Galois is pleased to host the following back-to-back tech talks.
These talks are open to the interested public. Please join us!
Sebastian Niller and Nis N. Wegmann
16 August 2011, Tuesday, 10:30 A.M.
421 SW 6th Ave
Portland, OR 97204
(3rd floor of the Commonwealth building)
Translation of Functionally Embedded Domain-specific Languages With Static Type Preservation by using Witnesses
Static type preservation automatically guarantees type-correctness of an embedded domain-specific language (eDSL) by tying its type system to that of the host-language. Not only does this obviate the need for a custom type checker, it also preserves type-correctness during code transformations and optimizations, and simplifies and increases the efficiency of interpreters. When implementing a translator from a source DSL with type preservation to a target DSL, the commonly chosen approach requires the incorporation of extensions in the source DSL specific to the target DSL, which, in cases where multiple back-ends are required, obfuscates the source DSL and decreases the overall modularity. We show that by using witnesses, a technique which facilitates the construction of type-level proofs, we can effectively cope with this issue and implement translators without extending the source DSL.
We have applied our approach on Copilot, a Haskell-embedded domain specific language for runtime monitoring of hard real-time distributed systems, and used it for implementing two back-ends targeting the Haskell-embedded languages Atom and SBV. Our approach restrains to the Haskell 2010 Standard except for existentially and universally quantified types.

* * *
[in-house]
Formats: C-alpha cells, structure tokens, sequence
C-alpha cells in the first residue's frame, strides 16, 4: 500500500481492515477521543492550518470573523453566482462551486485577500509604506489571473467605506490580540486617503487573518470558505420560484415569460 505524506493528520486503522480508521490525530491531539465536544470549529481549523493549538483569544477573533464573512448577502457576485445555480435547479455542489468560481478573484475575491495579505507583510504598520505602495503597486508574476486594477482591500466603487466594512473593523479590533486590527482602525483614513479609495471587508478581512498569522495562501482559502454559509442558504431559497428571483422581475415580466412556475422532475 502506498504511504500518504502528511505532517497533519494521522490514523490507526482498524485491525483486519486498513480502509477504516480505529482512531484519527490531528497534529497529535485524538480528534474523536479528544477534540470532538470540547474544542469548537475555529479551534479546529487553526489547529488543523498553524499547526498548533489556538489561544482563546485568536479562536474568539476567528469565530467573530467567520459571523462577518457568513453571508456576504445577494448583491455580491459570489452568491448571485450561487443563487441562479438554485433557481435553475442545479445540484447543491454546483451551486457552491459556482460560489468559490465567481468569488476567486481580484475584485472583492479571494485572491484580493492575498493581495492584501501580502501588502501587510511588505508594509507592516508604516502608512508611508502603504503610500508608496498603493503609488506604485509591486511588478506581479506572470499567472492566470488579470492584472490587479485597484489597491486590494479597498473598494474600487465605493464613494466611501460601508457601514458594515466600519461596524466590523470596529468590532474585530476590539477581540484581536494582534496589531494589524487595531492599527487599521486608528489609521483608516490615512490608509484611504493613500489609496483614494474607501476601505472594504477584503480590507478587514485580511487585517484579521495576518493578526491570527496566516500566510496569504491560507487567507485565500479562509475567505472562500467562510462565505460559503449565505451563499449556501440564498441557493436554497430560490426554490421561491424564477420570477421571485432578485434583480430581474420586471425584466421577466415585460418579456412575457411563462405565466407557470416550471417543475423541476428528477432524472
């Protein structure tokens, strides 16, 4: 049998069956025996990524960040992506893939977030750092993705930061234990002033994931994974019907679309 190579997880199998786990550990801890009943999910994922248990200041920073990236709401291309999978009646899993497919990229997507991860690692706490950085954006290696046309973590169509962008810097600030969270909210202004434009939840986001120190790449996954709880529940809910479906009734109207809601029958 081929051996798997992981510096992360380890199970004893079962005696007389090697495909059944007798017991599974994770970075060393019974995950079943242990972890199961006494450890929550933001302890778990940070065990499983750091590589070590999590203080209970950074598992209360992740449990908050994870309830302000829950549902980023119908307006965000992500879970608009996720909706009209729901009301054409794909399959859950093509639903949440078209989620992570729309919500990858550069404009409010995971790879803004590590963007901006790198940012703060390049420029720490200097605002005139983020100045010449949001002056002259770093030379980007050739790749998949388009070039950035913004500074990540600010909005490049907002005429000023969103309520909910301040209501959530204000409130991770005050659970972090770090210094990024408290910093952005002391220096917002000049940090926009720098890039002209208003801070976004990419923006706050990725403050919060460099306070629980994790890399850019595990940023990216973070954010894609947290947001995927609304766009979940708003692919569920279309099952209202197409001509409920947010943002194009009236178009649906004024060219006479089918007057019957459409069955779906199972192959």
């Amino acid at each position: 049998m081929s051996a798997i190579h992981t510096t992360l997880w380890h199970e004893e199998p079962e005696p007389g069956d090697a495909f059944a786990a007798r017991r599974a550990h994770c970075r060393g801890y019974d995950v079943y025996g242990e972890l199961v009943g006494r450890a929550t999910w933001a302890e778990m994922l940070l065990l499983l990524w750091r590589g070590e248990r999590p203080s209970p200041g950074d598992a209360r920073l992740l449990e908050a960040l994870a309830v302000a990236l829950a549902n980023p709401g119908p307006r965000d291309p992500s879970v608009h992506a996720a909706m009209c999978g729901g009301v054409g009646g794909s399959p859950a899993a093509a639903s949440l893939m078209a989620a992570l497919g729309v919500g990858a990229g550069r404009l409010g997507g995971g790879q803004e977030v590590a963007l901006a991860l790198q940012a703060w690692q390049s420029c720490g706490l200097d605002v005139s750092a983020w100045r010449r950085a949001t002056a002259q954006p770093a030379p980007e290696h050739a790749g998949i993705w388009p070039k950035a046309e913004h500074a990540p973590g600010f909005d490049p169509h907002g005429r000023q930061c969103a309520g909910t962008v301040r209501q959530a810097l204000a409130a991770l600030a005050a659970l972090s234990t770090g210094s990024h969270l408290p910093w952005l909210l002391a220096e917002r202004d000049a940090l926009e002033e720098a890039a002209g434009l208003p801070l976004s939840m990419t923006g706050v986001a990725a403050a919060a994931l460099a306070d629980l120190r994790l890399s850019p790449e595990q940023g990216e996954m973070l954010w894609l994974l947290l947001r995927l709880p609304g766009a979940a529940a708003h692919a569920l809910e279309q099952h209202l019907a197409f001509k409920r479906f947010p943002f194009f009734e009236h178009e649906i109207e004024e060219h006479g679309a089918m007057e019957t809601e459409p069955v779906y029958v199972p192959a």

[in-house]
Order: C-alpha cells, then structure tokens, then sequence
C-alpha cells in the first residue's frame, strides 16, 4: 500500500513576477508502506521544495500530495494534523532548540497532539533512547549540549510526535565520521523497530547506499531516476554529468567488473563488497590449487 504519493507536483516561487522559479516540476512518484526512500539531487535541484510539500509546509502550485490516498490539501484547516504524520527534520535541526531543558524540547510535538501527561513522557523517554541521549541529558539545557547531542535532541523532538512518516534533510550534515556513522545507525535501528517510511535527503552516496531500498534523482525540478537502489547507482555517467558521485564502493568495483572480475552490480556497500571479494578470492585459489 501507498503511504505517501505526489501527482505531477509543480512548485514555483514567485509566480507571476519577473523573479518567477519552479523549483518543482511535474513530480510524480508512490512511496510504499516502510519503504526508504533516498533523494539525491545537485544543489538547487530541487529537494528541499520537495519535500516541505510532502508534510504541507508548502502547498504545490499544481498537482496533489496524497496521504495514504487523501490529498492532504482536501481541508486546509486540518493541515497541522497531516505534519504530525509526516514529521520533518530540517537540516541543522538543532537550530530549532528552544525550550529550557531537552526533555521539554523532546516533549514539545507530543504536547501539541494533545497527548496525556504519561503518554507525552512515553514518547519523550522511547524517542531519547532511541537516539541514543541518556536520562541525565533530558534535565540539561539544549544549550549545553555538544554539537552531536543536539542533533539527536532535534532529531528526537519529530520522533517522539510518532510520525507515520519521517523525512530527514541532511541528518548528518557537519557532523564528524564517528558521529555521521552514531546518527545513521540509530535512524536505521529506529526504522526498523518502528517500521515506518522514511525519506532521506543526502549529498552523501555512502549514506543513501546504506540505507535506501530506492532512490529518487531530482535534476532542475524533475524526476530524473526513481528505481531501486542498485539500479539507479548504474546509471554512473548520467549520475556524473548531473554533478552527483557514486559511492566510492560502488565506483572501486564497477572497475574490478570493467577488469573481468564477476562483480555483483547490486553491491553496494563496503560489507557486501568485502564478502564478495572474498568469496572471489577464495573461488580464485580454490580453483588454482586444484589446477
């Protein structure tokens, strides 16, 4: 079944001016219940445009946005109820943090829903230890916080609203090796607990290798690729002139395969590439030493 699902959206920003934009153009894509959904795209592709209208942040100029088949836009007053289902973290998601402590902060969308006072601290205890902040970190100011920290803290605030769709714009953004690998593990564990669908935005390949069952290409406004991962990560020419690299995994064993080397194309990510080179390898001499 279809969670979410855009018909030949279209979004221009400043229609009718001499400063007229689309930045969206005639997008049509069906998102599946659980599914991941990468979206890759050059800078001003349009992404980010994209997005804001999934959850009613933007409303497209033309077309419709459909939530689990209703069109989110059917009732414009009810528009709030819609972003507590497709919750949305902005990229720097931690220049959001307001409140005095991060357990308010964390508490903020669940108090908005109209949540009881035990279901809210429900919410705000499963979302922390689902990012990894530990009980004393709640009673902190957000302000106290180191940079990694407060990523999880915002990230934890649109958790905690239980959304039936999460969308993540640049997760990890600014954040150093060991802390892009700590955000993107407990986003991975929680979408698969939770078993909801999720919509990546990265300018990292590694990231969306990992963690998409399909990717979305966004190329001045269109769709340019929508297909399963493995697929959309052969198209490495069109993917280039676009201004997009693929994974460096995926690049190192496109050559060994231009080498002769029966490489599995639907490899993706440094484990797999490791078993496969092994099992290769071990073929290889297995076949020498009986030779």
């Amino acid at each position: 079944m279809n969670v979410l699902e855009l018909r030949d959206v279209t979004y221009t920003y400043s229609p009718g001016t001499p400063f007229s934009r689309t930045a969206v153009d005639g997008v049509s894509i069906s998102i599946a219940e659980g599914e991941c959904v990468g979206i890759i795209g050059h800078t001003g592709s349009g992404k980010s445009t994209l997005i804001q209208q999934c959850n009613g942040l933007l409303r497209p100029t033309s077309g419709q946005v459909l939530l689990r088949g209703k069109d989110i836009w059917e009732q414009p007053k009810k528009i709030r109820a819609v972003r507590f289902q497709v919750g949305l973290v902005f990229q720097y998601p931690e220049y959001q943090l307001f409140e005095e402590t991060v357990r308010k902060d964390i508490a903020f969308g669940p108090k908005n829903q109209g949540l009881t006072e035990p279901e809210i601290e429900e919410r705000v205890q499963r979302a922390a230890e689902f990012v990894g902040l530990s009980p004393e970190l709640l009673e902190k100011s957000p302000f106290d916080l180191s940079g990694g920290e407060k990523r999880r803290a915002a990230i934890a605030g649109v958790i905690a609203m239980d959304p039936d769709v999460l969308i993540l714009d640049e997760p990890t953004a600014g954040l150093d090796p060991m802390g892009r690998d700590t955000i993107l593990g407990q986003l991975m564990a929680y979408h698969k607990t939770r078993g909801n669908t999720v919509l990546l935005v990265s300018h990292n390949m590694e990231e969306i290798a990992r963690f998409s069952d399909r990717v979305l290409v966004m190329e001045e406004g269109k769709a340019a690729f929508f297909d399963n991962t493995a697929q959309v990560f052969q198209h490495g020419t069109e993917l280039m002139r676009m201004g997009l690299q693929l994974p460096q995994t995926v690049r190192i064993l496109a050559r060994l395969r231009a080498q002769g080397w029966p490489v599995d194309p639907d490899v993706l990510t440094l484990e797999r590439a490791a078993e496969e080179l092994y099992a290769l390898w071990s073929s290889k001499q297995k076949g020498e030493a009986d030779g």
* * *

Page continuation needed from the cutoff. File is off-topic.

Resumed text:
From High-Level Languages to Monitoring Fault-Tolerant Hardware: Case-Studies of Runtime Verification Using Copilot
Failures of hard real-time systems can be caused by systematic faults in software and hardware, as well as by random hardware faults, and faults due to wear out of hardware components. Even if monitoring software is proven to comply to its specification, there is no guarantee that failing underlying hardware does not affect the monitors themselves. An application of distributed Copilot monitors to a redundant airspeed measurement system is presented. We show the use of monitors enables the system to withstand benign and Byzantine hardware and software faults.
The second part of the talk presents current work using Copilot
to monitor the MAVLink protocol in flight of a sub-scale model
of an Edge 540T aircraft.
Sebastian Niller works at the National Institute of Aerospace.
His interests include high-level languages, in combination with
embedded and reconfigurable systems.
Nis N. Wegmann is an intern at the National Institute of Aerospace and
a Master’s student at the University of Copenhagen.